Andrew Hartz, PhD
Andrew Hartz profile picture

Andrew Hartz

Psychotherapy, PhD

Andrew Hartz is a psychologist who specializes in relationship issues, depression, anxiety, personality disorders, anger management, and personal growth. He helps clients process and understand their feelings so they can have a more authentic and satisfying life. Andrew received specialized trainings at Columbia University, the White Institute, and Mount Sinai Hospital.
Personal Growth
Personality Disorders
Relationship Issues
Midtown East
Alma Office
$ $ $ $ $
Sliding Scale
A sliding scale is a range of out of pocket fees that providers accept based on financial need.
Accepts Out-of-Network
portrait photograph of provider
“Because I’ve received training in many different types of therapy, I work flexibly to best fit what people need at the time.”
What was your path to becoming a therapist?
I’ve always enjoyed helping other people overcome their challenges. Many people feel stuck, lost, confused, and unsure how to find relief. Therapy can help them understand their problems and process them in a way that can lead to richer, more satisfying lives. This experience can transform a person’s entire life, not just reduce symptoms. Good therapy can create improvements in work and relationships, and it can lead to an overall sense of vitality, calm, and authenticity. I was drawn to this profession to help people achieve this kind of change.
What should someone know about working with you?
I try to help clients with the approach that best fits where they are. Some people need concrete coping skills for short-term stress or advice about healthy sleep practices. Others benefit more from reflecting on and expressing feelings that seem confusing, irrational, strange, contradictory, or excessive. Some people want to explore how to develop a more robust sense of well-being by connecting to deeper truths. Because I’ve received training in many different types of therapy, I work flexibly to best fit what people need at the time. In the first sessions, we typically focus on getting to know each other and develop a framework for our work going forward.
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What advice would you give to someone who is hesitant to try therapy?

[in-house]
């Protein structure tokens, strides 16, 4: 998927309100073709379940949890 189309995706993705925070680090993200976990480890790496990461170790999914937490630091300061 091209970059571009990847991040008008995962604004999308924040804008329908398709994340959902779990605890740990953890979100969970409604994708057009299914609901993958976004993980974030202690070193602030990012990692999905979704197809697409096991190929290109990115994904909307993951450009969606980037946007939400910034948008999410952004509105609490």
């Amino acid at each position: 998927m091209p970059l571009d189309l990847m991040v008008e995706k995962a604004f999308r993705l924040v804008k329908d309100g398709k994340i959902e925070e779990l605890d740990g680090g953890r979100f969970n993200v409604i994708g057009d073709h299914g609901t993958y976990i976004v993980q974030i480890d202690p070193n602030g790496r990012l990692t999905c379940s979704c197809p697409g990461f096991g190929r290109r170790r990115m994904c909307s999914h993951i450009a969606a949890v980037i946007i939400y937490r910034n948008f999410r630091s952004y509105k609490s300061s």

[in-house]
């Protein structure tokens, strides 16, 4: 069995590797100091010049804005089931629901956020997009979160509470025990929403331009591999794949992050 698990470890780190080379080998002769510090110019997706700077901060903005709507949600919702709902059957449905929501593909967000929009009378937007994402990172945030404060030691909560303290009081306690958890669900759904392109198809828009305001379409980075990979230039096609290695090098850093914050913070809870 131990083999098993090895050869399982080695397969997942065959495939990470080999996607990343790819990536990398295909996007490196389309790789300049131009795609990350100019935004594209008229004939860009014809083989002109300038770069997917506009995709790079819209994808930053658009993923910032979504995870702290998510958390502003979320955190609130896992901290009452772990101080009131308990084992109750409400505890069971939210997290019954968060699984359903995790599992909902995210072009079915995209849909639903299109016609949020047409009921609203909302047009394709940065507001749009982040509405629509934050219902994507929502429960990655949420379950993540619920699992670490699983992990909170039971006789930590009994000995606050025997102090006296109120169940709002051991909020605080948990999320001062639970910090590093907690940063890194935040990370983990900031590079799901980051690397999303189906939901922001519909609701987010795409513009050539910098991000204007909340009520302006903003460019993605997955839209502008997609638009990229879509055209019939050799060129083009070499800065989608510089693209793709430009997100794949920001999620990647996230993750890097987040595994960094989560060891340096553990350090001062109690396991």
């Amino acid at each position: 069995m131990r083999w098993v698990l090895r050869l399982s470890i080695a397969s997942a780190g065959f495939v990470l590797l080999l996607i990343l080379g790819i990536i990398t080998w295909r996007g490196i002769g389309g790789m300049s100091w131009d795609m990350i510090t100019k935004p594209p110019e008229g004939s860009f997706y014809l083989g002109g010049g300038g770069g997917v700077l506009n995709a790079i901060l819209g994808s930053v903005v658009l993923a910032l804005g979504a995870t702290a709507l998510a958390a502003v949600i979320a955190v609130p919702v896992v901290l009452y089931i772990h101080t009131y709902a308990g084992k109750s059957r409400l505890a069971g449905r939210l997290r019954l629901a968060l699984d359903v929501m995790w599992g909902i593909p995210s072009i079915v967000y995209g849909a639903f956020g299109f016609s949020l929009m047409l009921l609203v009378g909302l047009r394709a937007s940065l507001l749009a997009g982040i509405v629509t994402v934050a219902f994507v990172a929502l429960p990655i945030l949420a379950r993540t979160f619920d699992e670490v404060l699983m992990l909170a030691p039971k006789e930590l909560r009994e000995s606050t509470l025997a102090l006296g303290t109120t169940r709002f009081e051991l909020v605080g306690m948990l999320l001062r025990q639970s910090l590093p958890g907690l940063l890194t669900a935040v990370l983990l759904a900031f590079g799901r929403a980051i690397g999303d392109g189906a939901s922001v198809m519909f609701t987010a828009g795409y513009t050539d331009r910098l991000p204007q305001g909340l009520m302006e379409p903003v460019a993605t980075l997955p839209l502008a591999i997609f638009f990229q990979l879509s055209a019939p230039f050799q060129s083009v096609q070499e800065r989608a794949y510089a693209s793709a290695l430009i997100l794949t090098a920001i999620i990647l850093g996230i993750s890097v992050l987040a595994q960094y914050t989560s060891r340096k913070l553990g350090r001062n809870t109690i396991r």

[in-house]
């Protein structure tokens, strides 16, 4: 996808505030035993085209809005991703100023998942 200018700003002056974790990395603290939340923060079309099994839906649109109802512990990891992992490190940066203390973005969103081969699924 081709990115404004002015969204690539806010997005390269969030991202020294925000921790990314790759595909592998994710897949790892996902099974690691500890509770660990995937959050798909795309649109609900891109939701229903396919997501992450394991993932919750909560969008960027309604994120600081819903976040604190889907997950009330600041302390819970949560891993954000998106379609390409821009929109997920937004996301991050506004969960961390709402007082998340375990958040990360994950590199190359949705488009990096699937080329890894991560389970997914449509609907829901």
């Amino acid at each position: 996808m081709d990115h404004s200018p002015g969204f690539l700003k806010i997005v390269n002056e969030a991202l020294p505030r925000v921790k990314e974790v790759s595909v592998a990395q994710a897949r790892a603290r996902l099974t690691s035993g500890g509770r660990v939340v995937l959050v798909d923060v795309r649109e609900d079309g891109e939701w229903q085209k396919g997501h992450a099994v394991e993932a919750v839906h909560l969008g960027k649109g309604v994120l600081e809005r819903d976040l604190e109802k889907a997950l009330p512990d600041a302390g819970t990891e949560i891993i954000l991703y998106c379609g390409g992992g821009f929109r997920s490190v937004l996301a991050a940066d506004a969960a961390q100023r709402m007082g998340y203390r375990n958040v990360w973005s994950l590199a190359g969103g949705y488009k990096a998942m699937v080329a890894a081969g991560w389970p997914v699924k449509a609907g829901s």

It can be hard to start therapy. It takes courage to try to address problems and work toward growth. Many people worry that a therapist won’t be able to help them. Some worry that the therapist will judge them or won’t be able to understand their difficulties. Despite these doubts and fears, clients are often surprised at how much their quality of life can improve over a relatively short period of time. Therapy actually does work, and there’s scientific research to support it. Effective therapy can help people feel better, especially if the therapist is supportive, collaborative, and focused on the patient’s personal goals. This is your only life. Why not try to live in the most fulfilling way possible?
What are you most excited about within the evolving mental health landscape?
In past decades therapists were often dogmatically wedded to a specific theory, often missing important aspects of the therapeutic process. Now therapists are increasingly able to use many different modalities to best help their clients. This is a welcome change. Therapy should ideally focus on emotional dynamics, interpersonal patterns, thoughts, desires, bodily experiences, and aspects of our identity. Effective treatment often requires attention to all of these factors. My hope is that therapy will continue to become less polarized and therapists will become more able to offer a variety of tools and approaches that clients need. This is especially important when clients have complex or long-standing symptoms that haven’t responded to other methods.
Have you done any research-based work that you found particularly exciting? How does it inform your practice today?
Some of my research explores how therapy is changing in response to technology. Technology can connect people to each other, but many feel that this leaves something missing. What exactly are those subtle qualities and experiences that are left out and how can people stay connected to them? Eye contact, body language attunement, facial expressions, and shared attention all matter, but there are other features that are harder to articulate. I’ve provided teletherapy for years and have written about how we all can try to retain our connection to these essential human experiences.
“This is your only life. Why not try to live in the most fulfilling way possible?”
Interested in speaking with Andrew?